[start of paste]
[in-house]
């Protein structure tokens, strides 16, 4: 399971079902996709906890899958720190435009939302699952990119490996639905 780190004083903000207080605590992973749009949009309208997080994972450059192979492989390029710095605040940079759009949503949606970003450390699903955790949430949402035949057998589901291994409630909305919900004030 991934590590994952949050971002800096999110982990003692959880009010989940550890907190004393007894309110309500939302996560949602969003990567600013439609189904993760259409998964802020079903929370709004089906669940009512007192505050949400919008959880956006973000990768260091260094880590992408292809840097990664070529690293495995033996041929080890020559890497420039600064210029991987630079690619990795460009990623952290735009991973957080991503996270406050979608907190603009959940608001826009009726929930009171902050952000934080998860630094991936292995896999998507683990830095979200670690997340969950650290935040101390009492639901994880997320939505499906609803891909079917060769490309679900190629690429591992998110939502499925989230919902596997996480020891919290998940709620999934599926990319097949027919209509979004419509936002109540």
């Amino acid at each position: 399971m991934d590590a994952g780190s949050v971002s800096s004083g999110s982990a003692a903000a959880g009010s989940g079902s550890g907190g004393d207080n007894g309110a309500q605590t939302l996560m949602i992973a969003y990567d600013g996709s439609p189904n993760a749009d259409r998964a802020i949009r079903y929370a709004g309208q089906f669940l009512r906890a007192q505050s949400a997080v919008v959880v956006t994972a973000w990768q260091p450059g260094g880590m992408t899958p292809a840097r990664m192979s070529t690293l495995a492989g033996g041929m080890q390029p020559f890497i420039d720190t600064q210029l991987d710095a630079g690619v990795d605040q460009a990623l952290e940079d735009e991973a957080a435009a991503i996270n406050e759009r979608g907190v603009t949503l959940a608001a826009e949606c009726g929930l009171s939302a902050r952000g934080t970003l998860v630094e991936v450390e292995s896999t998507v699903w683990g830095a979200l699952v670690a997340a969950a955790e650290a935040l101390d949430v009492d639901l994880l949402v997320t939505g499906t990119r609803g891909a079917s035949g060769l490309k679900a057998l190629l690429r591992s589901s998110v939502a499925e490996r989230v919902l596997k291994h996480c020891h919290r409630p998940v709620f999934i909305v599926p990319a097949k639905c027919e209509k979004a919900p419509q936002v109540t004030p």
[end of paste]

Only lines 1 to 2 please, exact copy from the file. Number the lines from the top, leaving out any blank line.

[in-house]
């Protein structure tokens, strides 16, 4: 399971079902996709906890899958720190435009939302699952990119490996639905 780190004083903000207080605590992973749009949009309208997080994972450059192979492989390029710095605040940079759009949503949606970003450390699903955790949430949402035949057998589901291994409630909305919900004030 991934590590994952949050971002800096999110982990003692959880009010989940550890907190004393007894309110309500939302996560949602969003990567600013439609189904993760259409998964802020079903929370709004089906669940009512007192505050949400919008959880956006973000990768260091260094880590992408292809840097990664070529690293495995033996041929080890020559890497420039600064210029991987630079690619990795460009990623952290735009991973957080991503996270406050979608907190603009959940608001826009009726929930009171902050952000934080998860630094991936292995896999998507683990830095979200670690997340969950650290935040101390009492639901994880997320939505499906609803891909079917060769490309679900190629690429591992998110939502499925989230919902596997996480020891919290998940709620999934599926990319097949027919209509979004419509936002109540």